Change folder permissions under "Go" ubuntu

Source: Internet
Author: User
Tags readable

Common methods are as follows:

sudo chmod 600xxx (only the owner has read and write permissions)
sudo chmod 644xxx (owner has read and write permissions, group user only Read permissions)
sudo chmod 700xxx (only the owner has read and write and Execute permissions)
sudo chmod 666xxx (everyone has access to read and write)
sudo chmod 777xxx (everyone has access to read and write and execute)

where xxx refers to the file name (can also be a folder name, but to add-ld after chmod).

Explain the fact that the whole command is in the form
sudo chmod-(on behalf of type) XXX (owner) xxx (group user) xxx (other users)

Each of the three-digit digits represents a user-type permission setting. The value is 0~7, which is the binary [000]~[111].

Each bit of this three-bit binary number represents read, write, and execute permissions respectively.

If 000 means none of the three permissions, and 100 means read-only. In this way, we have the following correspondence:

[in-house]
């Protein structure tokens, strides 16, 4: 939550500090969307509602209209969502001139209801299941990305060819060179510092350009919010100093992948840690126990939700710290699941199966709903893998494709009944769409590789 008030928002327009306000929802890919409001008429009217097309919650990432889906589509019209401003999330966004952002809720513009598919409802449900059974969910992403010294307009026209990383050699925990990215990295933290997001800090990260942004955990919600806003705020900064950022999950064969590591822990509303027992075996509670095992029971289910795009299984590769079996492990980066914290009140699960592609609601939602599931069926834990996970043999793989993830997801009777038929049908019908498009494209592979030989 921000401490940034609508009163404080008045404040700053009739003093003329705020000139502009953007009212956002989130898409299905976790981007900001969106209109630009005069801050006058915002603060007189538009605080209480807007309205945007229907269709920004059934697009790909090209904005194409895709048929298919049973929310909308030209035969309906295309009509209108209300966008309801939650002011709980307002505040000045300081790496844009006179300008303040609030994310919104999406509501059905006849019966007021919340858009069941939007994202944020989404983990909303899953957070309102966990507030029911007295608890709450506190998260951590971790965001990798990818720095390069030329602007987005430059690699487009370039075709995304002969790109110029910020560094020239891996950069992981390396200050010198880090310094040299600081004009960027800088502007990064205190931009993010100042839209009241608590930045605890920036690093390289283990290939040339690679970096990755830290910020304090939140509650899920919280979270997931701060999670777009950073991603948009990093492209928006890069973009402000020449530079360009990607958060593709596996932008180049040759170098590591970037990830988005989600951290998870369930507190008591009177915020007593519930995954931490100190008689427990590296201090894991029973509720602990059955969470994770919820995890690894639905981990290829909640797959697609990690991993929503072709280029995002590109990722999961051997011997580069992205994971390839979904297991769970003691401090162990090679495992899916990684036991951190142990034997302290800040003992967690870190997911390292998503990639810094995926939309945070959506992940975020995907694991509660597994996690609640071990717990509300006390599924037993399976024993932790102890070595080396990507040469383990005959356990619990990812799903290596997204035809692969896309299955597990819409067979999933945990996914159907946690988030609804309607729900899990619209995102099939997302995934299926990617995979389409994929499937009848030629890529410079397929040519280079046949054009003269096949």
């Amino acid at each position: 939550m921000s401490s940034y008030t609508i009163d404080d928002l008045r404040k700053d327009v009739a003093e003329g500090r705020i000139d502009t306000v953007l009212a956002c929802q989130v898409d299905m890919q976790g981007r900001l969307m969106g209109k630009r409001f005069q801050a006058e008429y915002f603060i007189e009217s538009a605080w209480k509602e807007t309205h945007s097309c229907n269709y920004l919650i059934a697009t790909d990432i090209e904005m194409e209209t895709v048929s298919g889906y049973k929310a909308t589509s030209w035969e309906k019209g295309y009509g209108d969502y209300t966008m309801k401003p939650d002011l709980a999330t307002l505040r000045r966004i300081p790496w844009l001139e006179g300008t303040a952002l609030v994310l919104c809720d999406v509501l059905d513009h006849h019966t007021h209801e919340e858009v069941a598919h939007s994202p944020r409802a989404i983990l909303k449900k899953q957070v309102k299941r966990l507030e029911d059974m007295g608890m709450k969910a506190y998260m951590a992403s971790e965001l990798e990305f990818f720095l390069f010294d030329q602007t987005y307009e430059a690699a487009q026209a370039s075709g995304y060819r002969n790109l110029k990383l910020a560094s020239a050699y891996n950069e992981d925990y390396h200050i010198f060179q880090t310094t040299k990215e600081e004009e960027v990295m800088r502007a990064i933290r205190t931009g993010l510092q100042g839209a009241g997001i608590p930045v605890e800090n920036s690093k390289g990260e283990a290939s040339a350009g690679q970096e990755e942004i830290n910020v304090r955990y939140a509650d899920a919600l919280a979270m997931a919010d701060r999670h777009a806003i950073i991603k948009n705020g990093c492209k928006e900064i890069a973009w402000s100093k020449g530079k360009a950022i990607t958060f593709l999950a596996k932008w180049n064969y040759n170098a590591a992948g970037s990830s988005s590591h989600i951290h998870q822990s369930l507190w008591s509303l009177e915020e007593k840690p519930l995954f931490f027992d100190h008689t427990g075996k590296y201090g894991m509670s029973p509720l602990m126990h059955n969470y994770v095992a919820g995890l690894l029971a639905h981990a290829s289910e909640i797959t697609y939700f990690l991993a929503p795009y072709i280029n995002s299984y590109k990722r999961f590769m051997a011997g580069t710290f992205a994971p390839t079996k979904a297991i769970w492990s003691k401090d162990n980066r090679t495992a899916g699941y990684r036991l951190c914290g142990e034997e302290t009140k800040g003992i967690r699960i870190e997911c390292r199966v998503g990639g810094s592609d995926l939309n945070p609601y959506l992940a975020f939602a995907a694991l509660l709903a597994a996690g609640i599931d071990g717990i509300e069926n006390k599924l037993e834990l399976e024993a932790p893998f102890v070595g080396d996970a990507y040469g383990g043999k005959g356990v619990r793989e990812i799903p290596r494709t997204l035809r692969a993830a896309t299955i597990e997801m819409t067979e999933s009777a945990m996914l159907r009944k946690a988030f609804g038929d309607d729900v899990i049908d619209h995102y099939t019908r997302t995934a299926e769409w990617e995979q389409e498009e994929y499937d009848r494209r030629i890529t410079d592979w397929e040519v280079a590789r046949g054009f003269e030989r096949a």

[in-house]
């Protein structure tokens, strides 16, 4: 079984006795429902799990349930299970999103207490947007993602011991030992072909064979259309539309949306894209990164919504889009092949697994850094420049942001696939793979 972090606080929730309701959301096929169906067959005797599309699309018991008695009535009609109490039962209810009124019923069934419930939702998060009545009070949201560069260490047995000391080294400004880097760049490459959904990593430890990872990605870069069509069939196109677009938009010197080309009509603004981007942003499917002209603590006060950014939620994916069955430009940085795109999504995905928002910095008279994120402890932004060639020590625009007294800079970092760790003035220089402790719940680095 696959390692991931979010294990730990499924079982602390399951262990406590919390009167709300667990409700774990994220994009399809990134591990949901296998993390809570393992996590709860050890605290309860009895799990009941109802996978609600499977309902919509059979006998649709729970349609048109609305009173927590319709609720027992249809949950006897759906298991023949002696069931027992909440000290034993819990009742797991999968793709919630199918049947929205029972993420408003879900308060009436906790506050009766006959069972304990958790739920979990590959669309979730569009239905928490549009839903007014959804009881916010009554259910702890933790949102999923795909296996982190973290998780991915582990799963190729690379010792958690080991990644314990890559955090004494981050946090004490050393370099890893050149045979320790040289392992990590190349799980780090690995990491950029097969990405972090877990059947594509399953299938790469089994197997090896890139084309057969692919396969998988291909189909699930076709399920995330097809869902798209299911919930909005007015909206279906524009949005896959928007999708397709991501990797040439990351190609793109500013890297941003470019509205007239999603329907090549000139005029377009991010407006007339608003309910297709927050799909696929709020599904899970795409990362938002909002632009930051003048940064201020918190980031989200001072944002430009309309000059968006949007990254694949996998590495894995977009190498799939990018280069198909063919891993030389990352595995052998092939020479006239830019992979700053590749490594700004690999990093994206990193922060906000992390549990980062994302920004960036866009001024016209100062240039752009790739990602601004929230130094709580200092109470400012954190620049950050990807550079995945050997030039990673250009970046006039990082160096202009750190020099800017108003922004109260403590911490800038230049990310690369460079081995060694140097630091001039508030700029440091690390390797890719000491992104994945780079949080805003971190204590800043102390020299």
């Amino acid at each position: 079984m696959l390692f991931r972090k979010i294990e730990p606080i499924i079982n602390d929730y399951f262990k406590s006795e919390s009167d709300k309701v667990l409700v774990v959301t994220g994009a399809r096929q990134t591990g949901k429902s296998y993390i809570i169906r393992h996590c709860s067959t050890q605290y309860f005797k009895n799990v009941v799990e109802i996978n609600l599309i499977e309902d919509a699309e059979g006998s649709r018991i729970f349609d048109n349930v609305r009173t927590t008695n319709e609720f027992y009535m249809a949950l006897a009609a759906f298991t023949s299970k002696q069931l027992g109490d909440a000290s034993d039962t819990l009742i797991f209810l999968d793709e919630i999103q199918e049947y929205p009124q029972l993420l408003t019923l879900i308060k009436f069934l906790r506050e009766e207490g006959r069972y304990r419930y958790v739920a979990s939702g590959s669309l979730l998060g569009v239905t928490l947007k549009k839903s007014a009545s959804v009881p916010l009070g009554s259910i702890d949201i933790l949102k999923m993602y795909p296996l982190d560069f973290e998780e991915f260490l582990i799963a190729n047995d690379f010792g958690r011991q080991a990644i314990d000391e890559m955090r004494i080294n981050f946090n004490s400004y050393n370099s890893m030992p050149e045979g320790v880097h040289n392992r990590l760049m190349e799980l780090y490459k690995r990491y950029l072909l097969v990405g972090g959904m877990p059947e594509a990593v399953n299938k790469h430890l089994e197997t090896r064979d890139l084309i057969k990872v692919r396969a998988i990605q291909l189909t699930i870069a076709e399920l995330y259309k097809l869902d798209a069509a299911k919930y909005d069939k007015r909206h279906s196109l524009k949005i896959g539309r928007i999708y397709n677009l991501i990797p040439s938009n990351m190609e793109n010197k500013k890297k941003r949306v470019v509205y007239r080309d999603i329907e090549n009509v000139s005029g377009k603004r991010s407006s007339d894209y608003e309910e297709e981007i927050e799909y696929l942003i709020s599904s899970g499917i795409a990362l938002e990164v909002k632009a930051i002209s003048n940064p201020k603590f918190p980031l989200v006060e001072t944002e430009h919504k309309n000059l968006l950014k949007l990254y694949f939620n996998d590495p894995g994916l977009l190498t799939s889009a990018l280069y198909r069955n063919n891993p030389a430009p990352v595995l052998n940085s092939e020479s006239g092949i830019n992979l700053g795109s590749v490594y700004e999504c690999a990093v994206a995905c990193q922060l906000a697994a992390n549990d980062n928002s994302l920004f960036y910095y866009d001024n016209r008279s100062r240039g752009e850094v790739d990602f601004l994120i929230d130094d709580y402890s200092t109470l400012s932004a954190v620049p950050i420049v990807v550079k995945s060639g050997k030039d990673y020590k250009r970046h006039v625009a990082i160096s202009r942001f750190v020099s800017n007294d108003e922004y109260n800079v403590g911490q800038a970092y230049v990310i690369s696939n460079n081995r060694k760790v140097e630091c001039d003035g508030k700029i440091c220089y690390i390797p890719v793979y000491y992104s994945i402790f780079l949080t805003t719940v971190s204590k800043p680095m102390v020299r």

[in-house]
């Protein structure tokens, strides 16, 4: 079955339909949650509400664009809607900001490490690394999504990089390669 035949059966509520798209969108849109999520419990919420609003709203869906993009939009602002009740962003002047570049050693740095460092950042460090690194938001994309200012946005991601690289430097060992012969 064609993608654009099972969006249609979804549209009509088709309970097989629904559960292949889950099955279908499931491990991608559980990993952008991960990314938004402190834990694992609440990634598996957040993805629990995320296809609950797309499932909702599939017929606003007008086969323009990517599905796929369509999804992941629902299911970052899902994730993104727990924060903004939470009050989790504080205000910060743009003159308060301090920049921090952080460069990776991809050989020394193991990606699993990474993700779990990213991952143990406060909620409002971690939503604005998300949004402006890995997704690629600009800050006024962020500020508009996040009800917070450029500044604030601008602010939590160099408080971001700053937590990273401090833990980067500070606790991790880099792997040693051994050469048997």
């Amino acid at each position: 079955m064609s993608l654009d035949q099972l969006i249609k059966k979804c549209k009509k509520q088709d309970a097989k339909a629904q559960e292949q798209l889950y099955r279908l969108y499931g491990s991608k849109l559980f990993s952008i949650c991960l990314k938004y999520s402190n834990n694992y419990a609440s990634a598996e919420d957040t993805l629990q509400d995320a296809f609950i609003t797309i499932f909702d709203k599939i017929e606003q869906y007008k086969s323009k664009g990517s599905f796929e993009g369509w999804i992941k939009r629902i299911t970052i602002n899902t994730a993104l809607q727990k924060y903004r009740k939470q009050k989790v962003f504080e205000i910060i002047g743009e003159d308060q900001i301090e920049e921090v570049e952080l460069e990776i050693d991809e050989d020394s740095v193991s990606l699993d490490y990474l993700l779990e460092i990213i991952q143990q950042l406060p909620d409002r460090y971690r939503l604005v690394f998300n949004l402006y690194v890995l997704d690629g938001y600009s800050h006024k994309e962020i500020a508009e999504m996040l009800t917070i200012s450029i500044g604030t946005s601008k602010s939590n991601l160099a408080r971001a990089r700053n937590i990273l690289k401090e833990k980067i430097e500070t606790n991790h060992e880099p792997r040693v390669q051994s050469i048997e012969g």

0 [000] no permissions
4 [100] read-only permission
6 [110] Read and Write permissions
7 [111] Read and write execution permissions

Now look at some of the common usage above is very clear. Try to modify the permissions yourself.

Finally, attach the command to query the file (or folder) permissions.
Ls-l file name (folder will change-L to-ld).

Let's look at the file properties first.
Enter in the shell environment: ls-l can view the current directory file. Such as:
Drwxr-xr-x 2 NSF users 1024 12-10 17:37 download file backup
respectively, the corresponding is:
File attribute Connection number file owner group file Size file modified time file name